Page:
Child Maltreatment

Maltreatment Child AbuseIt is estimated that over 695,000 children are abused across the United States every year. Child maltreatment is a problem that costs the nation over $124 billion annually and leaves countless children traumatized for the remainder of their lives. If you have any reason to suspect that a child is being maltreated, do not turn a blind eye to the situation, as your choice to speak up may in fact save the child’s life. Following are some of the best ways to prevent and to identify child abuse.

Forms of Child Abuse

The CDC has defined four different forms of child maltreatment or abuse. They are described as follows.

  • Physical abuse— hitting, slapping, shoving or physically overpowering a child constitutes physical abuse. In some cases, excessive or inappropriate corporal punishment may also be considered physical abuse.

  • Sexual abuse— any form of touching or groping is considered sexual abuse, along with nonconsensual intercourse.

  • Emotional or verbal abuse— this form of abuse occurs when the caregiver attacks the victim verbally by berating or insulting the child in an effort to belittle or demean the victim. The abuser may also use this form of abuse to manipulate or control the child by making him or her feel inferior.

  • Neglect— leaving children unattended for long periods of time or failing to provide for their physical and emotional needs can be considered neglect.

Symptoms of Child Maltreatment

Some of the short and long term symptoms and effects of child abuse can include the following.

  • Fractured bones— children who are physically assaulted may appear with unexplained injuries, including broken bones. When asked about the injury, they may produce what sounds like a manufactured excuse.

  • Developmental delay— mistreated children may struggle to keep up with their peers academically due to stress, depression and developmental problems linked to their abuse.

  • Obesity— it is common for children who have been sexually, verbally or physically abused to suffer from eating disorders that can cause them to put on weight. Their abusers may exacerbate the condition by using their weight as something to ridicule or berate.

  • Cancer— studies have shown that mistreated children are at a greater risk of suffering cancer compared with those raised in a loving home.

  • Risk of alcohol or drug abuse— abused children are far more likely to turn to alcohol or recreational drugs as a means of escape. They may become alcoholics or addicts later on in life.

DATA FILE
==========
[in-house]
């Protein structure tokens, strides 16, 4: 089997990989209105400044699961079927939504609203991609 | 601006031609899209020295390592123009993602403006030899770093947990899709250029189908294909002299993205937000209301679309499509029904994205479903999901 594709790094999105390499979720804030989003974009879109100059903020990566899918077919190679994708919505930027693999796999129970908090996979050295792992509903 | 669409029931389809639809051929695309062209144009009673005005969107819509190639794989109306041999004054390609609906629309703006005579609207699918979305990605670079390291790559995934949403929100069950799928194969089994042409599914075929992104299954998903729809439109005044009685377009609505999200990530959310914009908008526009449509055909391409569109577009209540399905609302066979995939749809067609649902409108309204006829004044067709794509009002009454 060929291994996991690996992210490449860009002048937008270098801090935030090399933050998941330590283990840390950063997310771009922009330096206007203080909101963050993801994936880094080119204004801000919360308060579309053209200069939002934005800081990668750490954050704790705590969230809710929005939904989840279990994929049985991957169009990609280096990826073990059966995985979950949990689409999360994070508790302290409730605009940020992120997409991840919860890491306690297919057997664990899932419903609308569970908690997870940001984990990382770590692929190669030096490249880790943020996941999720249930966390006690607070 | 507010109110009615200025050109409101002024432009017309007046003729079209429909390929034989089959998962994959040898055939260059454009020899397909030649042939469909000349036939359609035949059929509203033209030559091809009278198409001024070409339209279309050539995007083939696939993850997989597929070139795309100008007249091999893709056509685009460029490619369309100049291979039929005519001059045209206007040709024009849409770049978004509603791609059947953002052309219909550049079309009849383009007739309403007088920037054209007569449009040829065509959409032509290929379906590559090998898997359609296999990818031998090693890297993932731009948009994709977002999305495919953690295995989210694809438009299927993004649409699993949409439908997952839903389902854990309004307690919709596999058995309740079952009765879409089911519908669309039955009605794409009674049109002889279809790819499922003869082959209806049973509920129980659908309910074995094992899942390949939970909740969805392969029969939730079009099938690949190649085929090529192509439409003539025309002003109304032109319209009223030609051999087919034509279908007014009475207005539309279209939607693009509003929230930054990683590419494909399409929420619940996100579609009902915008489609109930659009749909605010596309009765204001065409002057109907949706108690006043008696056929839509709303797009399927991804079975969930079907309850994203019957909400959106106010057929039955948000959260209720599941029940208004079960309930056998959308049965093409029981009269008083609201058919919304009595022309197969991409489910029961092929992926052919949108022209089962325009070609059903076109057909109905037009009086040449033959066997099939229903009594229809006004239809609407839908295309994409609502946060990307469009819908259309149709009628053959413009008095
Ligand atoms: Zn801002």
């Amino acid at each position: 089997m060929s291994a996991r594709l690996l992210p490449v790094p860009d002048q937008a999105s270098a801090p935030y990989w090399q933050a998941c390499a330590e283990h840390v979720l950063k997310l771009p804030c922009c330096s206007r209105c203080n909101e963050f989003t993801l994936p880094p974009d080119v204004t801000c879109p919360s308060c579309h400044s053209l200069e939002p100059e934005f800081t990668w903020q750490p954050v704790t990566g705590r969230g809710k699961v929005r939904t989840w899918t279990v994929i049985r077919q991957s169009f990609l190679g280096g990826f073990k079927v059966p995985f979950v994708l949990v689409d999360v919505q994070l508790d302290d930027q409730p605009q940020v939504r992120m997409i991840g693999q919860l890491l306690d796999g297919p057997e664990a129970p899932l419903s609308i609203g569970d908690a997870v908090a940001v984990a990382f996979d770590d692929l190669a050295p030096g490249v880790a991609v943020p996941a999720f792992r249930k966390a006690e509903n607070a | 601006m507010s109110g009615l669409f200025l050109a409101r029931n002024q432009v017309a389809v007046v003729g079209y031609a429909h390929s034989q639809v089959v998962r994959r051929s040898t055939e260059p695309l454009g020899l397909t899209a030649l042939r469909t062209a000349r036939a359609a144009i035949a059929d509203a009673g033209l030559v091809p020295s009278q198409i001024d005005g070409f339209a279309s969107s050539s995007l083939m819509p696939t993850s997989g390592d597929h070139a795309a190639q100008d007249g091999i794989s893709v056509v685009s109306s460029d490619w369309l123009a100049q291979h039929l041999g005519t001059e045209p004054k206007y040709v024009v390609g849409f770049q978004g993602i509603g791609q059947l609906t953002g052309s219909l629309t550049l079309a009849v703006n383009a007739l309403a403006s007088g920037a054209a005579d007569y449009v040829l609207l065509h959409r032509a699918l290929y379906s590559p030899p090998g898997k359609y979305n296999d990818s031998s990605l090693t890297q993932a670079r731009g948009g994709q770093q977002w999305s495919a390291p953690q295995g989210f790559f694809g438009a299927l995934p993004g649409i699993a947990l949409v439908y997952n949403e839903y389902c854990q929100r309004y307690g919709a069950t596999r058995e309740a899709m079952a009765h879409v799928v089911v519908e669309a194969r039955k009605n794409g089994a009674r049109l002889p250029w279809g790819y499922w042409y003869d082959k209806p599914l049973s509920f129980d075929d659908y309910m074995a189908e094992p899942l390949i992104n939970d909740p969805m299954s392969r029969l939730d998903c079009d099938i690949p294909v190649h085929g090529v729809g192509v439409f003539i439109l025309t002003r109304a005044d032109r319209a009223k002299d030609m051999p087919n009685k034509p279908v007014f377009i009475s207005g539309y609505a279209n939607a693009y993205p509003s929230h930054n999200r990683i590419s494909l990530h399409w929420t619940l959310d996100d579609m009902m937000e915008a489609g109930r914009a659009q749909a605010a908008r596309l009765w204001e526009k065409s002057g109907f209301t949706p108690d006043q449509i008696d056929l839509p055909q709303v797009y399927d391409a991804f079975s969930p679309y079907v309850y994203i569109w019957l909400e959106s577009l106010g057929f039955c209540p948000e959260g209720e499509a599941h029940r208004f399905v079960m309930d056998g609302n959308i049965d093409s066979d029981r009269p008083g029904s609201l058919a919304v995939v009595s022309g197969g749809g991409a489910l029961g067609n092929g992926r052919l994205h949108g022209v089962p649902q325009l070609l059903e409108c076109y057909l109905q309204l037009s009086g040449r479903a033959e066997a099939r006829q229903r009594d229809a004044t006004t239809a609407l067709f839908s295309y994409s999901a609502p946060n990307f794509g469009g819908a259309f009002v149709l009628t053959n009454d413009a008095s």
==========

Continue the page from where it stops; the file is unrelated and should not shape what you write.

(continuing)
• Chance of becoming abusive toward their own children— it has been proven that learned abusive behaviors increase the chance that victims will one day become perpetrators as they treat their or others’ children in the same manner they were treated when growing up.

How to Prevent Child Abuse

Education is instrumental in the prevention and detection of child abuse. Parents need to be taught how to determine whether their child has been abused while in the presence of another adult— whether it be a spouse, family member, teacher or friend. They also need to know how best to confront a child abuser in a way that will ensure the safety of the child.

Teachers should be trained on how to recognize symptoms of child abuse and the proper channels to follow when reporting cases of abuse. It is often a teacher or child care worker who discovers abuse and who will alert the authorities. If you happen to notice a child is exhibiting symptoms of maltreatment, you should speak up, whether it is to alert someone in a position who can act or to call the police.

You should teach your own children at an early age that physical, emotional and sexual abuse is inappropriate and how to report when they have witnessed abuse or been assaulted. It is often someone close to the child who perpetuates the abuse, so many children remain silence out of fear people will not believe them if they come forward. To combat this fear, make certain your children understand that you will support them, protect them and investigate any accusation they make.

For more information on child maltreatment, you can visit the following resources.

https://www.psychologytoday.com/conditions/child-abuse

https://medlineplus.gov/childabuse.html

https://www.childhelp.org/child-abuse/

https://www.acf.hhs.gov/cb/resource/child-maltreatment-2015

http://www.who.int/mediacentre/factsheets/fs150/en/

https://www.cdc.gov/violenceprevention/childmaltreatment/index.html

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